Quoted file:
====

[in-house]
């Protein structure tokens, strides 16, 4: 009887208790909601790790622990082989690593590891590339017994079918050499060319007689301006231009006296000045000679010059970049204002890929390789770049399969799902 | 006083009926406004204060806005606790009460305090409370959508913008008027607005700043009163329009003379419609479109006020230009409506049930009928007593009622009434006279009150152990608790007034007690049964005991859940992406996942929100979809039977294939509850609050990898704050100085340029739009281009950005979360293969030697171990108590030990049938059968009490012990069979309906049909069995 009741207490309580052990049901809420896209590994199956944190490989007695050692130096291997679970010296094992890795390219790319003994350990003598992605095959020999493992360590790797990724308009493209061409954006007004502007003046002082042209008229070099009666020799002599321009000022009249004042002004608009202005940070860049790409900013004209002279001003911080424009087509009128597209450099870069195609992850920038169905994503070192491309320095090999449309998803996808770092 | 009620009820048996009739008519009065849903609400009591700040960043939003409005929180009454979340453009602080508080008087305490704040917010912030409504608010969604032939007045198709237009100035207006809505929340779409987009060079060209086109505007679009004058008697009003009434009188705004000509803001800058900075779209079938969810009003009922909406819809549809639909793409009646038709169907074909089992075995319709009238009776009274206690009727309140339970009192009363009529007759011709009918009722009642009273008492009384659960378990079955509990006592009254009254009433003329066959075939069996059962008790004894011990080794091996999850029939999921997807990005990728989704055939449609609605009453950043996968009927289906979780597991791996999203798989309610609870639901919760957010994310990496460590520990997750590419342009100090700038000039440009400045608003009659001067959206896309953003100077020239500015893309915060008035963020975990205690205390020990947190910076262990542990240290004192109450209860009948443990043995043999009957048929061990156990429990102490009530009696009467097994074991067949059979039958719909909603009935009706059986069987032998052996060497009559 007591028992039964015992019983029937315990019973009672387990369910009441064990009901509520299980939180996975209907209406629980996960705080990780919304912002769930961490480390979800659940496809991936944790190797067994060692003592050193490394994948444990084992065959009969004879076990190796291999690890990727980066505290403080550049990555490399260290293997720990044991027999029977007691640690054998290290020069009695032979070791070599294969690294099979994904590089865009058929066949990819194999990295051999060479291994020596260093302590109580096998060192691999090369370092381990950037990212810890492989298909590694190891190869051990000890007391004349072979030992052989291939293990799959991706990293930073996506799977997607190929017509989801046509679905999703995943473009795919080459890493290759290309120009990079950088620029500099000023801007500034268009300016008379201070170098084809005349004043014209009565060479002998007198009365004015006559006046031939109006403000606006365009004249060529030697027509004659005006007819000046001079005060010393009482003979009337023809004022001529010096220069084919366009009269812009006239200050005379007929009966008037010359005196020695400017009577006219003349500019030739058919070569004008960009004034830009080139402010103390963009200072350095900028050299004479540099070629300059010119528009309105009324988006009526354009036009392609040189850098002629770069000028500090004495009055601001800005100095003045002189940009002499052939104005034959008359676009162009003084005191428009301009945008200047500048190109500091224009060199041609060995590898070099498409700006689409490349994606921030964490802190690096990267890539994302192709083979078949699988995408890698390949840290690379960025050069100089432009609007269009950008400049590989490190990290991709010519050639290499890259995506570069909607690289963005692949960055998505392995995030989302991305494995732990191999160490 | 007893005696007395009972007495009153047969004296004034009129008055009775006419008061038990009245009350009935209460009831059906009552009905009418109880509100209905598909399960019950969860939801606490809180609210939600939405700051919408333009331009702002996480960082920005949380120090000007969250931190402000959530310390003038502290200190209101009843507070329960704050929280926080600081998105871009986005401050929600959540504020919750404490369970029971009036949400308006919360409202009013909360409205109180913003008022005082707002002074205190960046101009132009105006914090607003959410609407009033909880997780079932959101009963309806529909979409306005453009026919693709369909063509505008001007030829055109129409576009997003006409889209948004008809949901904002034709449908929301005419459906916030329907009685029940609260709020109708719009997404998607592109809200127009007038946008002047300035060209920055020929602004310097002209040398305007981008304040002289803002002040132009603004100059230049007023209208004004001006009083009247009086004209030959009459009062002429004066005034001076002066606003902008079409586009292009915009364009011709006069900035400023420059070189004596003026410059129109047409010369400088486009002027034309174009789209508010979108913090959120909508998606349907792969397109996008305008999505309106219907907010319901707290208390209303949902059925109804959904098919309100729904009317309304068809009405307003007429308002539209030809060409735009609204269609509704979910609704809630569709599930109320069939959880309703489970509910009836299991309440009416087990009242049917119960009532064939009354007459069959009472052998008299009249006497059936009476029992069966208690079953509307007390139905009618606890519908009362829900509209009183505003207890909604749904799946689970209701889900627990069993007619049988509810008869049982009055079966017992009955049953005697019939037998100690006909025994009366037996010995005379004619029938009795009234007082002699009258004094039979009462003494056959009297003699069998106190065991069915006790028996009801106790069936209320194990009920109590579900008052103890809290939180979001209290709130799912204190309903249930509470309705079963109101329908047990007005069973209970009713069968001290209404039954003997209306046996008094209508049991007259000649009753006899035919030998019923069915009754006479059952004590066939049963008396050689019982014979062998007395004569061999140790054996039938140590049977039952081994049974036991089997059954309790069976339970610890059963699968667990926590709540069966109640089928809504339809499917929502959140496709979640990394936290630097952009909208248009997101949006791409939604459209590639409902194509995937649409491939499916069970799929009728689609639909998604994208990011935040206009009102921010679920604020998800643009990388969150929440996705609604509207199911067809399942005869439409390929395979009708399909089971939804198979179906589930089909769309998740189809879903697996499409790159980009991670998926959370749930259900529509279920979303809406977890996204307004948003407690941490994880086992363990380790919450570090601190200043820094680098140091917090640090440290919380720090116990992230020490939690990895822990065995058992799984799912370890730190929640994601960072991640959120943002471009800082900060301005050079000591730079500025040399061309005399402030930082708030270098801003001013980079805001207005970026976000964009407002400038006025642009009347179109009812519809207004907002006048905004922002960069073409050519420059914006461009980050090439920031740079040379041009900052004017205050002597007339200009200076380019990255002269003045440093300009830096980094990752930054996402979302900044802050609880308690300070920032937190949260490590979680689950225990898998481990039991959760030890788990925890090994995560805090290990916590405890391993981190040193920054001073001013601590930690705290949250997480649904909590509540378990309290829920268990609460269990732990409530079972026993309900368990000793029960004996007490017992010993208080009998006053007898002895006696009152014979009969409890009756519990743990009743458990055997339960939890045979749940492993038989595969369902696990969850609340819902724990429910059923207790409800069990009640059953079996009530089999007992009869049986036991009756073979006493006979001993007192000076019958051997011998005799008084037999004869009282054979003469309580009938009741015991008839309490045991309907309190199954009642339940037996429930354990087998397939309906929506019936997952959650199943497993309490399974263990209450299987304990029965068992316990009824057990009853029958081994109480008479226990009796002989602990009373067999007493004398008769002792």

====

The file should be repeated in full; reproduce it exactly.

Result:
[in-house]
């Protein structure tokens, strides 16, 4: 009887208790909601790790622990082989690593590891590339017994079918050499060319007689301006231009006296000045000679010059970049204002890929390789770049399969799902 | 006083009926406004204060806005606790009460305090409370959508913008008027607005700043009163329009003379419609479109006020230009409506049930009928007593009622009434006279009150152990608790007034007690049964005991859940992406996942929100979809039977294939509850609050990898704050100085340029739009281009950005979360293969030697171990108590030990049938059968009490012990069979309906049909069995 009741207490309580052990049901809420896209590994199956944190490989007695050692130096291997679970010296094992890795390219790319003994350990003598992605095959020999493992360590790797990724308009493209061409954006007004502007003046002082042209008229070099009666020799002599321009000022009249004042002004608009202005940070860049790409900013004209002279001003911080424009087509009128597209450099870069195609992850920038169905994503070192491309320095090999449309998803996808770092 | 009620009820048996009739008519009065849903609400009591700040960043939003409005929180009454979340453009602080508080008087305490704040917010912030409504608010969604032939007045198709237009100035207006809505929340779409987009060079060209086109505007679009004058008697009003009434009188705004000509803001800058900075779209079938969810009003009922909406819809549809639909793409009646038709169907074909089992075995319709009238009776009274206690009727309140339970009192009363009529007759011709009918009722009642009273008492009384659960378990079955509990006592009254009254009433003329066959075939069996059962008790004894011990080794091996999850029939999921997807990005990728989704055939449609609605009453950043996968009927289906979780597991791996999203798989309610609870639901919760957010994310990496460590520990997750590419342009100090700038000039440009400045608003009659001067959206896309953003100077020239500015893309915060008035963020975990205690205390020990947190910076262990542990240290004192109450209860009948443990043995043999009957048929061990156990429990102490009530009696009467097994074991067949059979039958719909909603009935009706059986069987032998052996060497009559 007591028992039964015992019983029937315990019973009672387990369910009441064990009901509520299980939180996975209907209406629980996960705080990780919304912002769930961490480390979800659940496809991936944790190797067994060692003592050193490394994948444990084992065959009969004879076990190796291999690890990727980066505290403080550049990555490399260290293997720990044991027999029977007691640690054998290290020069009695032979070791070599294969690294099979994904590089865009058929066949990819194999990295051999060479291994020596260093302590109580096998060192691999090369370092381990950037990212810890492989298909590694190891190869051990000890007391004349072979030992052989291939293990799959991706990293930073996506799977997607190929017509989801046509679905999703995943473009795919080459890493290759290309120009990079950088620029500099000023801007500034268009300016008379201070170098084809005349004043014209009565060479002998007198009365004015006559006046031939109006403000606006365009004249060529030697027509004659005006007819000046001079005060010393009482003979009337023809004022001529010096220069084919366009009269812009006239200050005379007929009966008037010359005196020695400017009577006219003349500019030739058919070569004008960009004034830009080139402010103390963009200072350095900028050299004479540099070629300059010119528009309105009324988006009526354009036009392609040189850098002629770069000028500090004495009055601001800005100095003045002189940009002499052939104005034959008359676009162009003084005191428009301009945008200047500048190109500091224009060199041609060995590898070099498409700006689409490349994606921030964490802190690096990267890539994302192709083979078949699988995408890698390949840290690379960025050069100089432009609007269009950008400049590989490190990290991709010519050639290499890259995506570069909607690289963005692949960055998505392995995030989302991305494995732990191999160490 | 007893005696007395009972007495009153047969004296004034009129008055009775006419008061038990009245009350009935209460009831059906009552009905009418109880509100209905598909399960019950969860939801606490809180609210939600939405700051919408333009331009702002996480960082920005949380120090000007969250931190402000959530310390003038502290200190209101009843507070329960704050929280926080600081998105871009986005401050929600959540504020919750404490369970029971009036949400308006919360409202009013909360409205109180913003008022005082707002002074205190960046101009132009105006914090607003959410609407009033909880997780079932959101009963309806529909979409306005453009026919693709369909063509505008001007030829055109129409576009997003006409889209948004008809949901904002034709449908929301005419459906916030329907009685029940609260709020109708719009997404998607592109809200127009007038946008002047300035060209920055020929602004310097002209040398305007981008304040002289803002002040132009603004100059230049007023209208004004001006009083009247009086004209030959009459009062002429004066005034001076002066606003902008079409586009292009915009364009011709006069900035400023420059070189004596003026410059129109047409010369400088486009002027034309174009789209508010979108913090959120909508998606349907792969397109996008305008999505309106219907907010319901707290208390209303949902059925109804959904098919309100729904009317309304068809009405307003007429308002539209030809060409735009609204269609509704979910609704809630569709599930109320069939959880309703489970509910009836299991309440009416087990009242049917119960009532064939009354007459069959009472052998008299009249006497059936009476029992069966208690079953509307007390139905009618606890519908009362829900509209009183505003207890909604749904799946689970209701889900627990069993007619049988509810008869049982009055079966017992009955049953005697019939037998100690006909025994009366037996010995005379004619029938009795009234007082002699009258004094039979009462003494056959009297003699069998106190065991069915006790028996009801106790069936209320194990009920109590579900008052103890809290939180979001209290709130799912204190309903249930509470309705079963109101329908047990007005069973209970009713069968001290209404039954003997209306046996008094209508049991007259000649009753006899035919030998019923069915009754006479059952004590066939049963008396050689019982014979062998007395004569061999140790054996039938140590049977039952081994049974036991089997059954309790069976339970610890059963699968667990926590709540069966109640089928809504339809499917929502959140496709979640990394936290630097952009909208248009997101949006791409939604459209590639409902194509995937649409491939499916069970799929009728689609639909998604994208990011935040206009009102921010679920604020998800643009990388969150929440996705609604509207199911067809399942005869439409390929395979009708399909089971939804198979179906589930089909769309998740189809879903697996499409790159980009991670998926959370749930259900529509279920979303809406977890996204307004948003407690941490994880086992363990380790919450570090601190200043820094680098140091917090640090440290919380720090116990992230020490939690990895822990065995058992799984799912370890730190929640994601960072991640959120943002471009800082900060301005050079000591730079500025040399061309005399402030930082708030270098801003001013980079805001207005970026976000964009407002400038006025642009009347179109009812519809207004907002006048905004922002960069073409050519420059914006461009980050090439920031740079040379041009900052004017205050002597007339200009200076380019990255002269003045440093300009830096980094990752930054996402979302900044802050609880308690300070920032937190949260490590979680689950225990898998481990039991959760030890788990925890090994995560805090290990916590405890391993981190040193920054001073001013601590930690705290949250997480649904909590509540378990309290829920268990609460269990732990409530079972026993309900368990000793029960004996007490017992010993208080009998006053007898002895006696009152014979009969409890009756519990743990009743458990055997339960939890045979749940492993038989595969369902696990969850609340819902724990429910059923207790409800069990009640059953079996009530089999007992009869049986036991009756073979006493006979001993007192000076019958051997011998005799008084037999004869009282054979003469309580009938009741015991008839309490045991309907309190199954009642339940037996429930354990087998397939309906929506019936997952959650199943497993309490399974263990209450299987304990029965068992316990009824057990009853029958081994109480008479226990009796002989602990009373067999007493004398008769002792």